Nurses reject government‘s latest pay offer

Photo: RNZ / Samuel Rillstone.

Nurses have rejected the latest offer with the DHBs, with strikes planned for August and September now back on the table.

Earlier this month, the Nurses Organisation union agreed to consider the government's pay offer, but it was rejected in a ballott which closed early this evening.

The NZNO lifted a notice for a 24-hour strike on 29-30 July so members could consider and vote on an amended offer, but strikes planned for 19 August and 9-10 September will go ahead "unless an acceptable offer is made".

NZNO lead advocate David Wait says while the DHBs have made promising moves on pay, the offer contained "too many ambiguities".

"Members have been clear from the beginning that their safety at work and the safety of their patients is a priority, and that is where they most deserve certainty.

"Better pay will make nursing more attractive, but it is not clear how the DHBs will be held accountable if they do not provide safe staffing. Nurses don't want more vague promises that the problem will be fixed in the future - which is what we have received once again."

Nurses are standing up for the future of their profession and wellbeing of New Zealanders, Wait says.

"This won't happen until the DHBs put accountability systems in place so nurses know things really will change and that their employers will listen when they feel unsafe at work."

The NZNO will continue with negotiation, bargaining and mediation with district health boards, Wait says.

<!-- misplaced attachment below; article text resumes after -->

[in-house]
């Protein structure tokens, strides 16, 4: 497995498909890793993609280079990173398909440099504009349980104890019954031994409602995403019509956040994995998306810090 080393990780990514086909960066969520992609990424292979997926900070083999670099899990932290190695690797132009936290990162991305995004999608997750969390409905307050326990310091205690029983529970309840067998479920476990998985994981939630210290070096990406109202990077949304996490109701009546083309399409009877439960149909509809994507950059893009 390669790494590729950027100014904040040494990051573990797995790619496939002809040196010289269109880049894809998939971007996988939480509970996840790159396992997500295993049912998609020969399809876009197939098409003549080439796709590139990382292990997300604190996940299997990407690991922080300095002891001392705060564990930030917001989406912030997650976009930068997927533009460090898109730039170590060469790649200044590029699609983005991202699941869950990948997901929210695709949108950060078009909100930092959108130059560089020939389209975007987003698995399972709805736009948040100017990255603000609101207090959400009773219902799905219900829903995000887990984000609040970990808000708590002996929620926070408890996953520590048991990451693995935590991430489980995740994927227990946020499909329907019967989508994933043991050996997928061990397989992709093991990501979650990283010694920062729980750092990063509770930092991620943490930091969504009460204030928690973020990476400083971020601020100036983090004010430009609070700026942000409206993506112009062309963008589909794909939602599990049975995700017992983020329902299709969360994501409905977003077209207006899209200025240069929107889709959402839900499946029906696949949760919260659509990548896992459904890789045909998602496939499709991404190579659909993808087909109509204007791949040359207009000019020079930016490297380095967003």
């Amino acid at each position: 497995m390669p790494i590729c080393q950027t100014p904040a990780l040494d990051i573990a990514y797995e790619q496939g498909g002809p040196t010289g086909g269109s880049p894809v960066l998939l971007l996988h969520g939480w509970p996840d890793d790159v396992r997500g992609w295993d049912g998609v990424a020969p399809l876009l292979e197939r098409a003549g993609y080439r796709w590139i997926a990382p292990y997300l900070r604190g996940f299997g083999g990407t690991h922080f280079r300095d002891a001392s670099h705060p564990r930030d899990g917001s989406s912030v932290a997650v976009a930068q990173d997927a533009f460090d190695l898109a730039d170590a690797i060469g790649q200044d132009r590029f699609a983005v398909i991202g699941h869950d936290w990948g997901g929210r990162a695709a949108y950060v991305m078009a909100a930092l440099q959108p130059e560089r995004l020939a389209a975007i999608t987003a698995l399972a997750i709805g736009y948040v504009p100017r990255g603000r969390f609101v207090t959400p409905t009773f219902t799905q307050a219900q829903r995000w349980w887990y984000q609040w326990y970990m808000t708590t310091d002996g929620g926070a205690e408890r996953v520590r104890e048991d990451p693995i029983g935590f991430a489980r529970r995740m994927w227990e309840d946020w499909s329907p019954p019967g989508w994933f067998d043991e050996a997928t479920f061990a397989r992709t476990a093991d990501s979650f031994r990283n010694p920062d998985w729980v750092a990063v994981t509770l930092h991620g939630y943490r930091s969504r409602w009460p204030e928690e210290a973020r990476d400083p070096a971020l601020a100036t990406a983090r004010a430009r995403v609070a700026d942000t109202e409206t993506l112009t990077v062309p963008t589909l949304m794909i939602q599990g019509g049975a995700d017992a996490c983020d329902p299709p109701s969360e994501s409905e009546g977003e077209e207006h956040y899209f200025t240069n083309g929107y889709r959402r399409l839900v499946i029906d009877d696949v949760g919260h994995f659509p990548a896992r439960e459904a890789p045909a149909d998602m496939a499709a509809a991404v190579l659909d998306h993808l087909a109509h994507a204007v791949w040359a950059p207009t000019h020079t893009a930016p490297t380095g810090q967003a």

"We want the DHBs to come back with an offer that provides certainty over how safe staffing will be addressed. Members are tired of ambiguity."

Whether or not the strikes will go ahead depended on negotiations, Wait says.

In a statement, Dale Oliff - a spokesperson for the DHBs - says the offer is worth more than $400 million.

She says the DHBs are surprised by the response and are prepared to start new talks this morning

"The package was a significant increase on the last offer with several initiatives to help address workforce shortages and safe staffing, significant increases on base rates, and lump sums totalling $7200.

"Negotiation involves a degree of realism and compromise, DHBs have shown we're prepared to move and I'd urge the NZNO and its members to reconsider their position."

At some point, NZNO has to stop saying "it's not enough", Oliff says.

"Negotiation involves a degree of realism and compromise, DHBs have shown we're prepared to move and I'd urge the NZNO and its members to reconsider their position."

-RNZ.

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